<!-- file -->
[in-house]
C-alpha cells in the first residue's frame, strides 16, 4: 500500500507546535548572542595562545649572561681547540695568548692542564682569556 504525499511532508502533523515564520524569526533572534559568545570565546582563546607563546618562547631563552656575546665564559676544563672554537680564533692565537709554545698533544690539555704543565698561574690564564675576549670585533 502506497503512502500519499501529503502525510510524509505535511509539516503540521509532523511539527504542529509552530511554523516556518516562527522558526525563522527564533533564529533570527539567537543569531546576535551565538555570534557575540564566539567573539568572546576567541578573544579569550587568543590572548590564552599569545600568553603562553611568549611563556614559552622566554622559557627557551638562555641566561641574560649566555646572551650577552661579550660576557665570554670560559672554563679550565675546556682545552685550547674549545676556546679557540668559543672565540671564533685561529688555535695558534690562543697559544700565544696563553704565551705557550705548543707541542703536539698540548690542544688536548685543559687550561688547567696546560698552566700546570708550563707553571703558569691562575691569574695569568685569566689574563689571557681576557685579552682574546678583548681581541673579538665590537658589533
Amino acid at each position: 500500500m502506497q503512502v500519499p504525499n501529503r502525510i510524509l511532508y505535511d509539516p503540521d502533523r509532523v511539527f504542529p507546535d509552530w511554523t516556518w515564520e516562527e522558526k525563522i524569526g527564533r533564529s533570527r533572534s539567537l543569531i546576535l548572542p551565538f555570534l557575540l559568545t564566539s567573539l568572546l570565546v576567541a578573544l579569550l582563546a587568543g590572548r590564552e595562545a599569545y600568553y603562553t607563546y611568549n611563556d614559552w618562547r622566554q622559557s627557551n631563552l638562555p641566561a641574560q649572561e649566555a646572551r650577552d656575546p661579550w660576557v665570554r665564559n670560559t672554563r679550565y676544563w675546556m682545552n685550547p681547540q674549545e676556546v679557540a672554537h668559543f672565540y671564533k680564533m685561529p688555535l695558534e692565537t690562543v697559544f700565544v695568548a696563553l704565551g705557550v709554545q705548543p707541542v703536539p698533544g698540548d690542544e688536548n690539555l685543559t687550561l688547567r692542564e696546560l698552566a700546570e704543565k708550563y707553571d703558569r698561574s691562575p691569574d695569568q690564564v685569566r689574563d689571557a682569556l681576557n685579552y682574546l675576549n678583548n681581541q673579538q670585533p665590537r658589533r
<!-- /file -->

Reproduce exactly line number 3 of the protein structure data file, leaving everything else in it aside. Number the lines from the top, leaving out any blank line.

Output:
Amino acid at each position: 500500500m502506497q503512502v500519499p504525499n501529503r502525510i510524509l511532508y505535511d509539516p503540521d502533523r509532523v511539527f504542529p507546535d509552530w511554523t516556518w515564520e516562527e522558526k525563522i524569526g527564533r533564529s533570527r533572534s539567537l543569531i546576535l548572542p551565538f555570534l557575540l559568545t564566539s567573539l568572546l570565546v576567541a578573544l579569550l582563546a587568543g590572548r590564552e595562545a599569545y600568553y603562553t607563546y611568549n611563556d614559552w618562547r622566554q622559557s627557551n631563552l638562555p641566561a641574560q649572561e649566555a646572551r650577552d656575546p661579550w660576557v665570554r665564559n670560559t672554563r679550565y676544563w675546556m682545552n685550547p681547540q674549545e676556546v679557540a672554537h668559543f672565540y671564533k680564533m685561529p688555535l695558534e692565537t690562543v697559544f700565544v695568548a696563553l704565551g705557550v709554545q705548543p707541542v703536539p698533544g698540548d690542544e688536548n690539555l685543559t687550561l688547567r692542564e696546560l698552566a700546570e704543565k708550563y707553571d703558569r698561574s691562575p691569574d695569568q690564564v685569566r689574563d689571557a682569556l681576557n685579552y682574546l675576549n678583548n681581541q673579538q670585533p665590537r658589533r